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Montag v. Bergen Bluestone Co.

Decided: October 29, 1976.


Pressler, J.s.c.


[145 NJSuper Page 141] This motion for summary judgment raises a novel and narrow question of interpretation of that

provision of the New Jersey Automobile Reparation Reform Act (No-Fault Law) which requires that a plaintiff sustaining a nonpermanent soft tissue injury meet a medical expense threshold of $200 in order to maintain a liability action against the alleged tortfeasor. N.J.S.A. 39:6A-1 et seq. , 39:6A-8. The problem here presented, one of limitations, is to determine the date on which plaintiff's cause of action accrues. Is it the date of the accident or the date, if later, on which plaintiff actually incurs or is reasonably chargeable with the knowledge that she is likely to incur such medical expenses as will meet the threshold?

The factual background giving rise to this issue, as appears from the pleadings and affidavits, is relatively simple. On October 2, 1973, plaintiff June Montag was the driver of an automobile which was struck in the rear by a vehicle driven by defendant's employee. She and her two passengers were taken by ambulance to the emergency room of Hackensack Hospital and released shortly after arrival. Later that day Mrs. Montag, suffering pain in her back and neck, consulted her family physician. According to her affidavit, he treated her with muscle relaxants and diathermy on 12 occasions between October 2, 1973 and February 11, 1974, rendering a total bill for services in the amount of $125. At the time of her discharge in February 1974 she did not anticipate the necessity of any further medical treatment. She had, in fact, consulted an attorney, present counsel, shortly after the accident and was advised by him in writing, both in November 1973 and early in May 1974, that she had no cause of action for tort liability since her eligible medical expenses had not reached the $200 threshold. Late in May 1974, her pain and discomfort having become exacerbated, she consulted a chiropractor, who conducted, she says, a complete neurological and physical examination and treated her several times a week between that date and August 7, 1974, rendering a total bill of $244. On August 23, 1974 she consulted an orthopedist who rendered a bill of $50, and on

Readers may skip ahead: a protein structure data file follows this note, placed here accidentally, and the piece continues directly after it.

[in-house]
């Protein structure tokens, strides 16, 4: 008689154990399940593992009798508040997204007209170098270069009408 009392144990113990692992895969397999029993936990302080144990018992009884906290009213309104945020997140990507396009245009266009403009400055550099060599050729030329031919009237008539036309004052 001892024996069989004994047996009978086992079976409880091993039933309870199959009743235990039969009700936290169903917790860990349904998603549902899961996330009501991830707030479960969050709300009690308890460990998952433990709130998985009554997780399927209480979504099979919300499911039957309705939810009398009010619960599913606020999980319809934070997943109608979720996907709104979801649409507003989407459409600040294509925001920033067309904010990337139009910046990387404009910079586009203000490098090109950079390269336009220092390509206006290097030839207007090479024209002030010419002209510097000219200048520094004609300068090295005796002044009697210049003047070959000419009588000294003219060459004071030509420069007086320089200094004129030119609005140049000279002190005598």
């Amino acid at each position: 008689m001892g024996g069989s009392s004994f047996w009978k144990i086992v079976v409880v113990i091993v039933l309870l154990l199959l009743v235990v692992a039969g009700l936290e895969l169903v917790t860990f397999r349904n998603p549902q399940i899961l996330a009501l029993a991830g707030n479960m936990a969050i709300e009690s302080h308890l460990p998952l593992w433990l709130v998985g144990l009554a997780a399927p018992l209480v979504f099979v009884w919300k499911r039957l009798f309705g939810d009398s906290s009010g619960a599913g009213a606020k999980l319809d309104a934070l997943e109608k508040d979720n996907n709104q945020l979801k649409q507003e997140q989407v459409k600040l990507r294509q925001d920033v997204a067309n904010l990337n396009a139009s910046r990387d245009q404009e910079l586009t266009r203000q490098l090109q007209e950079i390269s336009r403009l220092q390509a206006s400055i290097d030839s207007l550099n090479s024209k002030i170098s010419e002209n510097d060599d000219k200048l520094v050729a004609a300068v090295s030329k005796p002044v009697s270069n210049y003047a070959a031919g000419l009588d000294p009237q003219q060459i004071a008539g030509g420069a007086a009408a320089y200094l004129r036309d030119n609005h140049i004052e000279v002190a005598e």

September 17, 1974 she advised her attorneys that she had incurred these additional expenses. She apparently has had no further medical attentions since the summer of 1974 for these soft tissue injuries of the neck and back.

This automobile negligence action was instituted on March 10, 1976, some two years and five months following the date of the accident but less than two years after the commencement of that separate course of treatment which resulted in the exceeding of the medical expense threshold. Defendant moved for summary judgment dismissing the complaint on the ground that the action is barred by a two-year statute of limitations which began to run on the date of the accident. It argues alternatively that plaintiff, having known of the accrual only seven or eight months after the date of the accident was, in any event, obliged to commence the action within two years after the accident date. Plaintiff's position is simply that the cause of action did not accrue for limitations purposes until she actually incurred or should have known she would incur $200 in eligible medical expenses. Since neither of those conditions occurred until May 1974, she contends that she had two full years thereafter in which to start her action and hence that the March 1976 commencement date was timely with at least two months to spare. For the reasons herein set forth, the court finds itself obliged to agree with plaintiff's contentions and, subject to the conditions hereafter stated, to deny defendant's motion.

Since the No-Fault Law itself contains no limitations provision in respect of liability actions,*fn1 it is clear that the accrual question here posed can be resolved only by resort to N.J.S.A. 2A:14-2, the general statute of limitations applicable to personal injury actions, construed in light of

the conceptual foundations and underlying policy considerations of that provision, and by an analysis of the extent to which, if at all, the tort liability exemption of N.J.S.A. 39:6A-8 purports to or was intended to modify the common law of tort liability.

N.J.S.A. 2A:14-2 provides simply and in full that:

Every action at law for an injury to the person caused by the wrongful act, neglect or default of any person within this state shall be commenced within 2 years next after the cause of any such action shall have accrued.

It is well settled, as a matter of judicial interpretation, that the date on which a cause of action accrues, and hence the date from which the statute of limitations starts to run, is the date upon which the right to institute and maintain a suit first arises. Rosenau v. New Brunswick and Gamon Meter Co. , 51 N.J. 130, 137 (1968); Fredericks v. Dover , 125 N.J.L. 288, 291 (E. & A. 1940). And see, Lutz v. Semcer , 126 N.J. Super. 288, 297 (Law Div. 1974), defining the accrual date as the date upon which "facts exist which authorize one party to maintain an action against another." It is also well settled that there are two essential elements of a cause of action based on the alleged negligence of a tortfeasor which must exist in order to make that cause of action viable and a suit based thereon maintainable, namely, the act of negligence itself and a consequential injury resulting therefrom. ...

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